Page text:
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charlasweb [userpic]
by charlasweb (charlasweb)
at May 30th, 2006 (10:43 am)

current mood: contemplative

Okay, so I finished Malinche and started Son of a Witch.   It was a good weekend to get reading done, what will all the procrastinating and pretending I wasn't going back to work today.

In Chicano/a literature, there are three main female characters that are used over and over again.  

The Virgin: Most often, this is the Virgen de Guadelupe
The Mother: Sometimes this is the Virgen de Guadelupe, other times it's La Llorona
The Whore: Most often this is Malinche's role, the role of Mallinalli in the novel

Often at least one of these characters is the primary focus of the novel.  There's also a whole lot of virgin/whore conflict in this literature.

I think that the thing I like most about this book is the way it deals with these archetypes, showing the conflict, blending them together.  It makes the claim through example that women are more than one, they are a combination of these archetypes.  Most often Malinche (or Mallinalli) is looked on as a traitor to her people, Cortes's whore, and the  reason the Aztecs were defeated.  Esquivel seems to try to combat this view of her protagonist as skewed and simplified, a definition given to her by men who didn't understand her.

I also like the explanation of how Spanish traditions were layered over Aztec traditions.  Tonantzin becomes Guadelupe, etc.   This is actually fairly common in this literature, but I'm always fascinated by it.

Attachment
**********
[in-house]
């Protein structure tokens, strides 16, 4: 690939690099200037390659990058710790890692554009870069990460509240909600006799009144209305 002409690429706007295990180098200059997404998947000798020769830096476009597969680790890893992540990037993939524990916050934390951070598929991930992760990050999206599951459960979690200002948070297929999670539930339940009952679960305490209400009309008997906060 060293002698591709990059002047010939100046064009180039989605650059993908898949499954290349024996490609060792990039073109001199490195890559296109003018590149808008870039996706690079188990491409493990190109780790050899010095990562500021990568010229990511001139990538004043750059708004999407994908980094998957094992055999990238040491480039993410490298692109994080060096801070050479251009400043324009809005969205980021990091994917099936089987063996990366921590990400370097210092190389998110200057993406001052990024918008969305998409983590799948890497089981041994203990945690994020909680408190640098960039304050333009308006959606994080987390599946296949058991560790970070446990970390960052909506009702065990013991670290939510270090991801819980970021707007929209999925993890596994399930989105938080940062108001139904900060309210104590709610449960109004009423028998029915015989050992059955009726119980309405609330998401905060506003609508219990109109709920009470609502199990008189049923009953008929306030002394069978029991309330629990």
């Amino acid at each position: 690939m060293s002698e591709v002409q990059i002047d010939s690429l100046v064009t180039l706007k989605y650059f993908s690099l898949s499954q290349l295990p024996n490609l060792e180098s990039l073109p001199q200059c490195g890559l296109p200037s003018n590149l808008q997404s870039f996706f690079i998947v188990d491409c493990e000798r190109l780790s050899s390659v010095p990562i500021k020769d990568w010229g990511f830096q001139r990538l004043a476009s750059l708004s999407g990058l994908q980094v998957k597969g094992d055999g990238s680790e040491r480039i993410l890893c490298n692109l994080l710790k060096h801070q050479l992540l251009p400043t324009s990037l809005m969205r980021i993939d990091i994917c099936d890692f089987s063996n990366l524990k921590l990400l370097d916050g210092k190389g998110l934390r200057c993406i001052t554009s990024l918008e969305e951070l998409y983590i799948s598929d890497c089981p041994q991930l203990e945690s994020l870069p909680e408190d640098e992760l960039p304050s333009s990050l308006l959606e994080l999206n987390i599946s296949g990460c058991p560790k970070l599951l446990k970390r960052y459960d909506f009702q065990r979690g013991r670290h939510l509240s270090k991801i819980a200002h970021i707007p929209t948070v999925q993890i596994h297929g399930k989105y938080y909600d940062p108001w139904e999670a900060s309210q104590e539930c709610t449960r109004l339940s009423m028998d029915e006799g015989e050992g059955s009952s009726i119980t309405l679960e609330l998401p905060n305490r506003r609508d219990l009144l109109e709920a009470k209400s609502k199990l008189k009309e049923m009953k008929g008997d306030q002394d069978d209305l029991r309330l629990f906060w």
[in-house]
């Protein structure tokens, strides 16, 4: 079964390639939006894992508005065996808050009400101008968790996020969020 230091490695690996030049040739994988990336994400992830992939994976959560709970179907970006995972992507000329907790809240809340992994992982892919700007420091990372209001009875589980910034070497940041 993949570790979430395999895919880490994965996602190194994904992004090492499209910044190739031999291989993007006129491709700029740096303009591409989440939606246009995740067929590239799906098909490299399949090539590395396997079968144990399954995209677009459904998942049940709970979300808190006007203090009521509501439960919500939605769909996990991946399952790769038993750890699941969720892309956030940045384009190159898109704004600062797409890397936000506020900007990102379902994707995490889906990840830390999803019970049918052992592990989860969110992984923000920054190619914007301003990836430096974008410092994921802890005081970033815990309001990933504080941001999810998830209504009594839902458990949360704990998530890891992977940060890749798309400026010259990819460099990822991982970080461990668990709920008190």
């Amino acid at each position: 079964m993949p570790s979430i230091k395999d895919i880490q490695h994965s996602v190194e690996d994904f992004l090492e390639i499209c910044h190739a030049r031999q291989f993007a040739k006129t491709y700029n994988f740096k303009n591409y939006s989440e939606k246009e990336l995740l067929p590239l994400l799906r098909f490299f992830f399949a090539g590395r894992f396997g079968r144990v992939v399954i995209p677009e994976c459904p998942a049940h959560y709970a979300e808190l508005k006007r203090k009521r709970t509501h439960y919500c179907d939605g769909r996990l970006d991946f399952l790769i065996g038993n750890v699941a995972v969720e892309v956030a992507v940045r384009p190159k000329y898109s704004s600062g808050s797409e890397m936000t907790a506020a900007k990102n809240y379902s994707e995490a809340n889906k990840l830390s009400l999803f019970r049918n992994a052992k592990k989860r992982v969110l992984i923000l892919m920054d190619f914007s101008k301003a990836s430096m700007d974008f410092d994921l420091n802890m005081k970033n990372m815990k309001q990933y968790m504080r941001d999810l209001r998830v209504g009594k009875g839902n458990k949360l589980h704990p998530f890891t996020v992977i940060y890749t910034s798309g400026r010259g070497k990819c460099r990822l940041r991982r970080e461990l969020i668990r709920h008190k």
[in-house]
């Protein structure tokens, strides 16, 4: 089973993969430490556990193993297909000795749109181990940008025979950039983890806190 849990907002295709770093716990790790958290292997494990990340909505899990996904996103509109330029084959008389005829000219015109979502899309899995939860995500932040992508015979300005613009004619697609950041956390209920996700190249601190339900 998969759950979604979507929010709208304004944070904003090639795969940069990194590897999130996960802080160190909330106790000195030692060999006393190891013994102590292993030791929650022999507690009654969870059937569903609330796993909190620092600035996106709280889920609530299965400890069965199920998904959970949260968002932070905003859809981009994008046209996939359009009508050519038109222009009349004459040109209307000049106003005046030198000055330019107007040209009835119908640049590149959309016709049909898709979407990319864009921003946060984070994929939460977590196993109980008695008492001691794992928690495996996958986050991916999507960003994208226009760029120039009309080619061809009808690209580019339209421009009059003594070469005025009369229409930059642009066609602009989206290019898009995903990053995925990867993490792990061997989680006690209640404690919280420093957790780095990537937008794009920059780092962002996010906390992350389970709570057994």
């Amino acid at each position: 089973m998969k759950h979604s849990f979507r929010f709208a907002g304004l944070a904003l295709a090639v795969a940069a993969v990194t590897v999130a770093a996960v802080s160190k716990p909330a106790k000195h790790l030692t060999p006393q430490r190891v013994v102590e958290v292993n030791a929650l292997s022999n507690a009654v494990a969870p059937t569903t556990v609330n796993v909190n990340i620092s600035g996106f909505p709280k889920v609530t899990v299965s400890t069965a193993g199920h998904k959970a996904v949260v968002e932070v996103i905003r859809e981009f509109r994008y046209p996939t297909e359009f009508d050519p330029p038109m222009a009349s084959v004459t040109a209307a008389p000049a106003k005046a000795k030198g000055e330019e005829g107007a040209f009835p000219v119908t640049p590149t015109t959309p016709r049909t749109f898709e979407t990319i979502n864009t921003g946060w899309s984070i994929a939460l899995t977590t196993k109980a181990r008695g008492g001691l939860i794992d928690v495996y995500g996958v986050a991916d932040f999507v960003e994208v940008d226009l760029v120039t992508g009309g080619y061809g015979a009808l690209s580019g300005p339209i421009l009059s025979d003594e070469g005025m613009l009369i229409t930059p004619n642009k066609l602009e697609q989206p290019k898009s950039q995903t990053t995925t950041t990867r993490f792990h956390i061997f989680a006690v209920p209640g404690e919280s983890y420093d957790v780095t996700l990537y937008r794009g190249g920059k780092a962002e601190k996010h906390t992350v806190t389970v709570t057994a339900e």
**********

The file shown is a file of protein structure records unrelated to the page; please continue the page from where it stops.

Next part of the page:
What I didn't like is that, compared to Like Water for Chocolate, this novel seemed a little flat and unimaginative.  I know that she did quite a bit of research for the book, and maybe that had a negative effect.  At times, she seems more impressed with her own ability to explain the roles of different Aztec gods/goddesses than interested in telling a compelling and interesting story.  She relies on some tired plot devices that just don't come across as believable and she drops others completely.  For example, what the hell happened to Mallinalli's father?  I get that he died, but how?  This is important.  

So, in a nutshell, there are glimmers of greatness in this book, but for me- it was a disappointment.  Perhaps my expectations were too great.  Perhaps it's a sophomore slump.  What did you think?


Posted by: PeppermintGloom (peppermintgloom)
Posted at: June 3rd, 2006 05:52 am (UTC)

Ah, I see what you mean about the father now. She did kind of drop the ball on that storyline. Maybe she meant to mention that he had been a human sacrifice, and she never got around to developing that part of the story? (I don't know; it sounds good, though.)

Never, under any circumstances, should a writer refer to a penis as a "member" and expect to be taken seriously.
Exactly. I can't remember if you were in the basement when we wrote the terrible romance novel and tried to come up with as many horrible euphemisms for penis as possible. As you might expect, hilarity ensued. I'm reminded of this every time I read a novel wherin the author uses the word "member" in place of penis.

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